PHOENIX — The Phoenix Suns have fired coach Earl Watson just three games in to the NBA season.

The Suns announced the firing Sunday night after hours of meetings at the team's headquarters.

Assistant coach Jay Triano, a former head coach of the Toronto Raptors, was named interim coach. Triano was an assistant at Portland before coming to Phoenix last year.

Watson was promoted from assistant to interim coach of the Suns after Jeff Hornacek was fired Feb. 1, 2016. The interim tag was removed on April 19 of that year. With an extremely young team, the Suns struggled under Watson. He compiled a 33-85 record. Watson's only full season was 2016-17, when the team went 24-58.

The 38-year-old Watson played collegiately at UCLA and in the NBA for 10 seasons. He often spoke of his long talks with John Wooden, emphasized togetherness and a family atmosphere to nurture the young squad but wins were hard to come by.

And owner Robert Sarver apparently didn't like what he saw. Phoenix is 0-3 and two of the losses were especially ugly. The Suns were blown out 124-76 by the Portland in their season opener Wednesday night, the most one-sided loss in franchise history and the most one-sided season opener for any NBA team.

Phoenix was routed by the Clippers in Los Angeles 130-88 on Saturday night.

"I Dont wanna be here," point guard Eric Bledsoe tweeted Sunday, just as the news of Watson's firing surfaced in an ESPN report. The tweet by Bledsoe, a former Clipper, was followed by one from the Clippers' DeAndre Jordan saying "Come back home bro."

Bledsoe has been rumored in possible trades for months.

Watson's dismissal is the first NBA coaching change in well over a year. Hornacek's hiring by the New York Knicks, which was finalized in June 2016, had been the most recent change -- and the irony there is that Watson got the job in Phoenix with 33 games left in the 2015-16 season, after the Suns fired Hornacek.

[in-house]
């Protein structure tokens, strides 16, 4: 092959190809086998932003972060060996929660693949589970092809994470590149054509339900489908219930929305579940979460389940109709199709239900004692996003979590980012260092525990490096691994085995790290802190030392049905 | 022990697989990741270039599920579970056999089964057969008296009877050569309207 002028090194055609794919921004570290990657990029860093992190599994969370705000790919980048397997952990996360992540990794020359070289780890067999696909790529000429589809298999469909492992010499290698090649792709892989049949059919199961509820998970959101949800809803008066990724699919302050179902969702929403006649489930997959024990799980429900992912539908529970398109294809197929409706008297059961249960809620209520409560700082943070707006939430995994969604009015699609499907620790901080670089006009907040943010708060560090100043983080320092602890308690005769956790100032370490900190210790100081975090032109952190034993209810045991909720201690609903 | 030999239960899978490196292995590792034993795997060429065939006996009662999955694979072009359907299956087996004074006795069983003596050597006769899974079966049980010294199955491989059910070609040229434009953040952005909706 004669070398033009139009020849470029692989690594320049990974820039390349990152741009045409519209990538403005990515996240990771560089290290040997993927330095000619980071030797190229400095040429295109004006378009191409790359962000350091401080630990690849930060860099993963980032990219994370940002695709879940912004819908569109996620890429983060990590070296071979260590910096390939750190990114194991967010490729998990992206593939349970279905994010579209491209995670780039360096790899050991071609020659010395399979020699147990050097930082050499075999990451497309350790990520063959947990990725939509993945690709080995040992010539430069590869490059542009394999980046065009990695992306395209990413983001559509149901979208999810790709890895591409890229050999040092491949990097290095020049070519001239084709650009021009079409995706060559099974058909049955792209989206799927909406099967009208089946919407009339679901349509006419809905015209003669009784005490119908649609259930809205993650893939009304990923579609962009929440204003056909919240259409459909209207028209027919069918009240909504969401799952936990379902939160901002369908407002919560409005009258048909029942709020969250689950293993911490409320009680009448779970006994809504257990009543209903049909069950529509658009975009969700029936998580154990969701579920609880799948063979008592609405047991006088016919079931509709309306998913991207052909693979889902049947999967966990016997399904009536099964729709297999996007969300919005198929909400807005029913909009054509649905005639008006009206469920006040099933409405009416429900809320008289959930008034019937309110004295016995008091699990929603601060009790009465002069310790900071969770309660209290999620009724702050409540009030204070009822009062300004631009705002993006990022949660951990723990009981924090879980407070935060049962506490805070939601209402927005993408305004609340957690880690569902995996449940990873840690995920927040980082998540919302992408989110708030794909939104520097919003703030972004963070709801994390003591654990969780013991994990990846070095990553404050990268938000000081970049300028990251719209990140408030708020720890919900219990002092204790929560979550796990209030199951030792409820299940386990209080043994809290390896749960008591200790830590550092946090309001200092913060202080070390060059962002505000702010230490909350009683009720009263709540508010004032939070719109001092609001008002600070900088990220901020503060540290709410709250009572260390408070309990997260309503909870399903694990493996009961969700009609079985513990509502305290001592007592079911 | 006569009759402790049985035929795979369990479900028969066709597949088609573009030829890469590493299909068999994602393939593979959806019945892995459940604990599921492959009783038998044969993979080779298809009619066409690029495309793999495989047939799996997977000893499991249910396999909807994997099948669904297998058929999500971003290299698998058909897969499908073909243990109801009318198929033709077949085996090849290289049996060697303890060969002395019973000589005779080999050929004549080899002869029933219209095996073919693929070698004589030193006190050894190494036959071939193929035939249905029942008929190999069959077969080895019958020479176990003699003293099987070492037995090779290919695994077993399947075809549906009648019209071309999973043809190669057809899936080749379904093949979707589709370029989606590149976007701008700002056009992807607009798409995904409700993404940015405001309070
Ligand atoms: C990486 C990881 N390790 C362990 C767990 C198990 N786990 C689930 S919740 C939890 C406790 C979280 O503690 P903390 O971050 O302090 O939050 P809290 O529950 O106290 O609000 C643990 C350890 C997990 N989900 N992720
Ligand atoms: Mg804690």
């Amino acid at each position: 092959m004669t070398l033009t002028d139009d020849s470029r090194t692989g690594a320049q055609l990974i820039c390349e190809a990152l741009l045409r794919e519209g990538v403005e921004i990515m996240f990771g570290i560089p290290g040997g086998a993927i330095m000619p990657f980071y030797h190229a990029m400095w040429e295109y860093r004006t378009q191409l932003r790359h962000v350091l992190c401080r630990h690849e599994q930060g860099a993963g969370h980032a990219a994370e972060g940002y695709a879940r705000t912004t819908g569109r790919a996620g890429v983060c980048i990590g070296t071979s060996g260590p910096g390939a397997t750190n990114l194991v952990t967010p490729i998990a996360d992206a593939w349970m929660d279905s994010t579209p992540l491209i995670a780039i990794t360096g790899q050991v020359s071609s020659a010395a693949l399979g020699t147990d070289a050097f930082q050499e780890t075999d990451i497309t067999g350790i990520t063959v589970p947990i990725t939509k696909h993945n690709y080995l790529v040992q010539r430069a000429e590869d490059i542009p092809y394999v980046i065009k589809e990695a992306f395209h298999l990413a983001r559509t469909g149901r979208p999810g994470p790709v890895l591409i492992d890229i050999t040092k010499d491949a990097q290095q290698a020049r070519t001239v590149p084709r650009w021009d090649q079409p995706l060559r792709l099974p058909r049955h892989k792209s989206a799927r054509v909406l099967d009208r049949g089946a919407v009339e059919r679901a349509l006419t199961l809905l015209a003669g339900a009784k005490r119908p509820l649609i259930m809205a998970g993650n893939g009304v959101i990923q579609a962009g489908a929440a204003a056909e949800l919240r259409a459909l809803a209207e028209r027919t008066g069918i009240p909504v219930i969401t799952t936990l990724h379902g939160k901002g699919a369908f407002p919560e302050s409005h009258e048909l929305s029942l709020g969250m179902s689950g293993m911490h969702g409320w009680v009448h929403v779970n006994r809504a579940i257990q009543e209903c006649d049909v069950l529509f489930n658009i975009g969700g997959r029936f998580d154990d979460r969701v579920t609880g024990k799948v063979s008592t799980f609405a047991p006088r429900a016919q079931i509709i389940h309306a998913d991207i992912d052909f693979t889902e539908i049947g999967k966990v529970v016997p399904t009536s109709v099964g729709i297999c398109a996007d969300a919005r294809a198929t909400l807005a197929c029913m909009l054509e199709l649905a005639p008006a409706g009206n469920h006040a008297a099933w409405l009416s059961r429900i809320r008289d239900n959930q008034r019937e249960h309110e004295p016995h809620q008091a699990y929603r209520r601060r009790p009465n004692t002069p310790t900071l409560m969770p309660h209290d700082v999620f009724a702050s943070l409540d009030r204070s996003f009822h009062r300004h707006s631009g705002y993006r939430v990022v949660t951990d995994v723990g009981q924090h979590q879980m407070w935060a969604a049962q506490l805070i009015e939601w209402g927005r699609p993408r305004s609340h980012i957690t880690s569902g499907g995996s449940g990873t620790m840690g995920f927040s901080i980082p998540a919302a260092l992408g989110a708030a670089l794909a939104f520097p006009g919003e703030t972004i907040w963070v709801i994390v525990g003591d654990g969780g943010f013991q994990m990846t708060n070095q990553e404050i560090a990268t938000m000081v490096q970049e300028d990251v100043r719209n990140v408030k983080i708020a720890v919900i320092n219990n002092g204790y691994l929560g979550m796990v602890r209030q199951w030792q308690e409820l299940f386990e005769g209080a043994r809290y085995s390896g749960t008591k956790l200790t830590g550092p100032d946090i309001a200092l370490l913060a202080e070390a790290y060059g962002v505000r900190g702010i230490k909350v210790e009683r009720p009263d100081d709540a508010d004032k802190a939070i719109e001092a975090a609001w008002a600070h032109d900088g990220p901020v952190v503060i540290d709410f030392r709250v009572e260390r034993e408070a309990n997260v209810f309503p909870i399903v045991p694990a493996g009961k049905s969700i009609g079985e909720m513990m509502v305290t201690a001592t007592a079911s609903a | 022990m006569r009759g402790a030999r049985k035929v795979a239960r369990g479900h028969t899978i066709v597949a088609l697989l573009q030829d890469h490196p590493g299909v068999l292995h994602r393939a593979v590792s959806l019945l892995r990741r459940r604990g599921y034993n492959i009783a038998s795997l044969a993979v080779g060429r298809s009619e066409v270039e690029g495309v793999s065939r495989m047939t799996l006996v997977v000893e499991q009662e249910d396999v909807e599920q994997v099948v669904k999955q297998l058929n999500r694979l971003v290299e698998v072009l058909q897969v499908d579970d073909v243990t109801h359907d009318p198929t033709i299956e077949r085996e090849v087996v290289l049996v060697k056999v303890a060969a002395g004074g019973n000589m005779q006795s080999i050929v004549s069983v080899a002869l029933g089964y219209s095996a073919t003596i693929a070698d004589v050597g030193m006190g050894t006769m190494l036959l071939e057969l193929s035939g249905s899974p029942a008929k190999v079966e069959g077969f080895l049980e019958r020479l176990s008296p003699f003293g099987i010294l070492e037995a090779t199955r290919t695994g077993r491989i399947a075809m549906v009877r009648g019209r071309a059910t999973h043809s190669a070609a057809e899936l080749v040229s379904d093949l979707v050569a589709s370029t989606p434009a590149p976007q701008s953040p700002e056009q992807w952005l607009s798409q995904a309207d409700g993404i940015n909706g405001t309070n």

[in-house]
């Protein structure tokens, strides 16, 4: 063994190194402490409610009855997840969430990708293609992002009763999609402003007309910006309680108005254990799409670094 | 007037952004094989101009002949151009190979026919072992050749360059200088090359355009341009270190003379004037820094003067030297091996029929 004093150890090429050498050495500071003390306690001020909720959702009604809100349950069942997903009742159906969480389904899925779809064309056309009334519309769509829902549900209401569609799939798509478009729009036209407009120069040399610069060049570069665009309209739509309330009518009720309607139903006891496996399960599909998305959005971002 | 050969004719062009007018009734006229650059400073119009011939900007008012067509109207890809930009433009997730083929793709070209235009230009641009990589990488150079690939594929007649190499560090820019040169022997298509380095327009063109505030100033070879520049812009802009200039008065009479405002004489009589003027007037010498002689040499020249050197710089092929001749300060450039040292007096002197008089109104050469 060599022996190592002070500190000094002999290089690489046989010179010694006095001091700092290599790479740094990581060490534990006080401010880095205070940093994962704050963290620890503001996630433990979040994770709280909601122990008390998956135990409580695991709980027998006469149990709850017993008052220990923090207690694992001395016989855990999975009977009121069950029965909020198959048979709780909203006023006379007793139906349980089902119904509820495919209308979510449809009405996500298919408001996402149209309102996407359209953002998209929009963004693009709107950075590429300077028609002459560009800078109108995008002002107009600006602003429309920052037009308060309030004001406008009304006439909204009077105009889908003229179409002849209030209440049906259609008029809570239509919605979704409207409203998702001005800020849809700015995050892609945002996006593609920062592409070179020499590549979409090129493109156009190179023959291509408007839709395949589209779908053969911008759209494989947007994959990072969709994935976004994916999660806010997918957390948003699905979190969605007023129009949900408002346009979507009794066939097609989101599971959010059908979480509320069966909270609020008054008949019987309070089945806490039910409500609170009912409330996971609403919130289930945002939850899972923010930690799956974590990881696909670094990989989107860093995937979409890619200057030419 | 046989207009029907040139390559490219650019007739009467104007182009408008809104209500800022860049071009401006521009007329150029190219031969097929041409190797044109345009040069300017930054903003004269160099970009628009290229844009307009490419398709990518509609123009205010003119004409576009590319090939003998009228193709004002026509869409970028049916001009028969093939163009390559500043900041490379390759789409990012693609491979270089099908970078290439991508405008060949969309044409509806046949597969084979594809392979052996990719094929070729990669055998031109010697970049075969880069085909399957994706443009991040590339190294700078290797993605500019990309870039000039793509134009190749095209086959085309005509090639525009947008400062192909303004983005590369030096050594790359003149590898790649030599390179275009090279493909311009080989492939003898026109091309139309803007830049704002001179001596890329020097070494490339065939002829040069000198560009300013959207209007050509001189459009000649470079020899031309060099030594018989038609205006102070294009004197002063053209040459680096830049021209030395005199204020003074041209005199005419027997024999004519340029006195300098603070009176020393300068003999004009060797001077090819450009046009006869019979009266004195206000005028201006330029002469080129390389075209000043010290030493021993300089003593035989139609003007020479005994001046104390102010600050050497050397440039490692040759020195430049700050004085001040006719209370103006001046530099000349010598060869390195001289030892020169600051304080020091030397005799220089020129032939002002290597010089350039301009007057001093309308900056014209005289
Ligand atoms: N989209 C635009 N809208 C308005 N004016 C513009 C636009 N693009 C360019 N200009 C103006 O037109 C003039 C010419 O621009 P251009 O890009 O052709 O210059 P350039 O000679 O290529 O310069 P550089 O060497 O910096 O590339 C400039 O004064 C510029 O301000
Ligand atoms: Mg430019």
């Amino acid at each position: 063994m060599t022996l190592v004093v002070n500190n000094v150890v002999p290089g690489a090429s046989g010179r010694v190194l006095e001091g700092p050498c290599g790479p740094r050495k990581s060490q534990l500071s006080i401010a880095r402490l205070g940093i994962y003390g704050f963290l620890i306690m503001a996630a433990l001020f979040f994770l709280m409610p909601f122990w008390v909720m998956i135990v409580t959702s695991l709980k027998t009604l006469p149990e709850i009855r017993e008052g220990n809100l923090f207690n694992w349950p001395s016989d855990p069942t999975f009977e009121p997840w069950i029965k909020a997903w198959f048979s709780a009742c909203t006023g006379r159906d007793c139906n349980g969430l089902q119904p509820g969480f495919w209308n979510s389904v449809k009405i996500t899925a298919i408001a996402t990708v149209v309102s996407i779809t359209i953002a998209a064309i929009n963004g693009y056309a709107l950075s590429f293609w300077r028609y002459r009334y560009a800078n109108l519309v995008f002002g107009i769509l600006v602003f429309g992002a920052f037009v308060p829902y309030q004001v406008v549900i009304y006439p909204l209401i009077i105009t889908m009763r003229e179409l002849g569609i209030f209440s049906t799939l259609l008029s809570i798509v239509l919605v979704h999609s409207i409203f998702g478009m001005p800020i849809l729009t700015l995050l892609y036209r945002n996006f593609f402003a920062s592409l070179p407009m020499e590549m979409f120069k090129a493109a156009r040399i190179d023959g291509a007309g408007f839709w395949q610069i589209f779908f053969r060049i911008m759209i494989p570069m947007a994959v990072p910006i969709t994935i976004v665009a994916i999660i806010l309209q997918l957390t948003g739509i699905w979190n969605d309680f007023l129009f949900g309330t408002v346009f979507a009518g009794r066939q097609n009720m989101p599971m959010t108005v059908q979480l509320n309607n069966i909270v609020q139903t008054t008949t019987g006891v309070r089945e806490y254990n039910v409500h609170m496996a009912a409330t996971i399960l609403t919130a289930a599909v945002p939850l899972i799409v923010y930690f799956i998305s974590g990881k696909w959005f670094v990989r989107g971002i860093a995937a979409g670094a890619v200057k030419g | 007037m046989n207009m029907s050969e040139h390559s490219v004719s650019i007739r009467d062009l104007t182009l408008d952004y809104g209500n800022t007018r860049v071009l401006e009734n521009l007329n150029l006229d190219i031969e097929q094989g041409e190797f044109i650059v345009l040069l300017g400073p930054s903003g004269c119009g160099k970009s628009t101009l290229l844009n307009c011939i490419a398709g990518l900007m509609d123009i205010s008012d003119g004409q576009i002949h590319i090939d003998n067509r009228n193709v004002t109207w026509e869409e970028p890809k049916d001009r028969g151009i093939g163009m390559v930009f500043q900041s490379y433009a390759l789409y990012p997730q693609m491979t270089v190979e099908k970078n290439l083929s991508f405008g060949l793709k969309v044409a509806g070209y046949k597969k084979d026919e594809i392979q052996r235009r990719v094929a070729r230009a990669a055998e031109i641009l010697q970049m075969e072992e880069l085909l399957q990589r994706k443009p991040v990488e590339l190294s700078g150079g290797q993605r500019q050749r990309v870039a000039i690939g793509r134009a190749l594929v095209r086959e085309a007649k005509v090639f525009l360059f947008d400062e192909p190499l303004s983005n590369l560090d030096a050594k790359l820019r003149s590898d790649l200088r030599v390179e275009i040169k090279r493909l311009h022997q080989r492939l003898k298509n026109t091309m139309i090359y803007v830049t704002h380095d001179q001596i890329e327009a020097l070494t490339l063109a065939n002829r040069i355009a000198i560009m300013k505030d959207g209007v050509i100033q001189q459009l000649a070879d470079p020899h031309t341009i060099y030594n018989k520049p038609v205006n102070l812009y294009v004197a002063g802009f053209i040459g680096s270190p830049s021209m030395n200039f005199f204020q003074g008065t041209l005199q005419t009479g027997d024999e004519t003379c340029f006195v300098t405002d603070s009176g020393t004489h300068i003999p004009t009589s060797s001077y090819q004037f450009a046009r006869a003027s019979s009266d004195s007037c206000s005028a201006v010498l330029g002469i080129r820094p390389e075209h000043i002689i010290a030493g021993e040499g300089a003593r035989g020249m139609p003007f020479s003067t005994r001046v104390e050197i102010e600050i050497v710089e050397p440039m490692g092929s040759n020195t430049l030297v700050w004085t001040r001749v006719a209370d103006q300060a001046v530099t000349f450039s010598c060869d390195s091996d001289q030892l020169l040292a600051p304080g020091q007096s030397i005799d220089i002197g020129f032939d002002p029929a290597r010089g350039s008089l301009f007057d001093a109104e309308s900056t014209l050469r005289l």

Watson was the league's second-youngest active coach behind the Lakers' Luke Walton, and the Suns were tied with the Chicago Bulls as having the youngest opening-night roster in the NBA this season.

"I'd like to see the fight be a little bit more," Watson said after the blowout loss to the Clippers. "Or a lot more, until you know they're just fatigued."

The Suns came into this season with only four losses by 40 or more points in franchise history. They've had two in the first three games of this season. Phoenix has not made the playoffs in seven years, the longest drought in the franchise's 49-year history.

Watson was the 17th Suns coach in the franchise's history.

This was the first NBA season where every coach who started one year had the same job to begin the next.

Kyrie Irving fined $25,000 for inappropriate comments toward fan during Sixers game

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AP Images

Kyrie Irving fined $25,000 for inappropriate comments toward fan during Sixers game

NEW YORK — The NBA has fined Boston Celtics guard Kyrie Irving $25,000 for responding to a fan with inappropriate language.

Kiki VanDeWeghe, the NBA' executive vice president of basketball operations, announced the fine Sunday.

Irving spoke to a fan at halftime of Boston's 102-92 win over the Philadelphia 76ers on Friday night (see story). 

The NBA fined Pelicans center DeMarcus Cousins $25,000 for language he used toward a fan late in a loss to Memphis on Wednesday night in the season opener.